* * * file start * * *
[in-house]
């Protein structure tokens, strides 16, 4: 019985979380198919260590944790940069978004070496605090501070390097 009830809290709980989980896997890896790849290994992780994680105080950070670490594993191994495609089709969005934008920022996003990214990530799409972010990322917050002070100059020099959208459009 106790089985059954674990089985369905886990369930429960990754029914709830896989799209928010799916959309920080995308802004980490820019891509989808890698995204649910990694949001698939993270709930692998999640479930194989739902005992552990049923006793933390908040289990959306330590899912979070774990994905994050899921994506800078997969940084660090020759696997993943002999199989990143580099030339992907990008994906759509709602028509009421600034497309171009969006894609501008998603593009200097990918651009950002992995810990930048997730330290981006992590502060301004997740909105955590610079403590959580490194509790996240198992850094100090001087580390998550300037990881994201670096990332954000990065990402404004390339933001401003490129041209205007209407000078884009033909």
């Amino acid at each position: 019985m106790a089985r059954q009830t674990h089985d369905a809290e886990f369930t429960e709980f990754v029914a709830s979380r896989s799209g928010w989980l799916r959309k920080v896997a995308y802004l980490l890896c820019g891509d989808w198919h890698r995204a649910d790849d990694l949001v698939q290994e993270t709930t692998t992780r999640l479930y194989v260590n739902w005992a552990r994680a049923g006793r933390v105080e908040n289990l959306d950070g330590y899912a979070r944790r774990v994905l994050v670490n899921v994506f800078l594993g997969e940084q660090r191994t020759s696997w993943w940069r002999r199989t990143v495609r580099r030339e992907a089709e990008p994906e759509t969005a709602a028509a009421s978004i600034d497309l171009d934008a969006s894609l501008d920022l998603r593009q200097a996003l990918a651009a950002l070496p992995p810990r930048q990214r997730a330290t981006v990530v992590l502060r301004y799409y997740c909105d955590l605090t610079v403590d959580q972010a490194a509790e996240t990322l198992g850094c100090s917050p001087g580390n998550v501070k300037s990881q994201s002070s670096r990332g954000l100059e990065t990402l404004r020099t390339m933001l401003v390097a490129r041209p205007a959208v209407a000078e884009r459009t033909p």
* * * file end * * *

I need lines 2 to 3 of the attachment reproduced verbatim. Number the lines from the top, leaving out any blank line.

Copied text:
């Protein structure tokens, strides 16, 4: 019985979380198919260590944790940069978004070496605090501070390097 009830809290709980989980896997890896790849290994992780994680105080950070670490594993191994495609089709969005934008920022996003990214990530799409972010990322917050002070100059020099959208459009 106790089985059954674990089985369905886990369930429960990754029914709830896989799209928010799916959309920080995308802004980490820019891509989808890698995204649910990694949001698939993270709930692998999640479930194989739902005992552990049923006793933390908040289990959306330590899912979070774990994905994050899921994506800078997969940084660090020759696997993943002999199989990143580099030339992907990008994906759509709602028509009421600034497309171009969006894609501008998603593009200097990918651009950002992995810990930048997730330290981006992590502060301004997740909105955590610079403590959580490194509790996240198992850094100090001087580390998550300037990881994201670096990332954000990065990402404004390339933001401003490129041209205007209407000078884009033909």
């Amino acid at each position: 019985m106790a089985r059954q009830t674990h089985d369905a809290e886990f369930t429960e709980f990754v029914a709830s979380r896989s799209g928010w989980l799916r959309k920080v896997a995308y802004l980490l890896c820019g891509d989808w198919h890698r995204a649910d790849d990694l949001v698939q290994e993270t709930t692998t992780r999640l479930y194989v260590n739902w005992a552990r994680a049923g006793r933390v105080e908040n289990l959306d950070g330590y899912a979070r944790r774990v994905l994050v670490n899921v994506f800078l594993g997969e940084q660090r191994t020759s696997w993943w940069r002999r199989t990143v495609r580099r030339e992907a089709e990008p994906e759509t969005a709602a028509a009421s978004i600034d497309l171009d934008a969006s894609l501008d920022l998603r593009q200097a996003l990918a651009a950002l070496p992995p810990r930048q990214r997730a330290t981006v990530v992590l502060r301004y799409y997740c909105d955590l605090t610079v403590d959580q972010a490194a509790e996240t990322l198992g850094c100090s917050p001087g580390n998550v501070k300037s990881q994201s002070s670096r990332g954000l100059e990065t990402l404004r020099t390339m933001l401003v390097a490129r041209p205007a959208v209407a000078e884009r459009t033909p």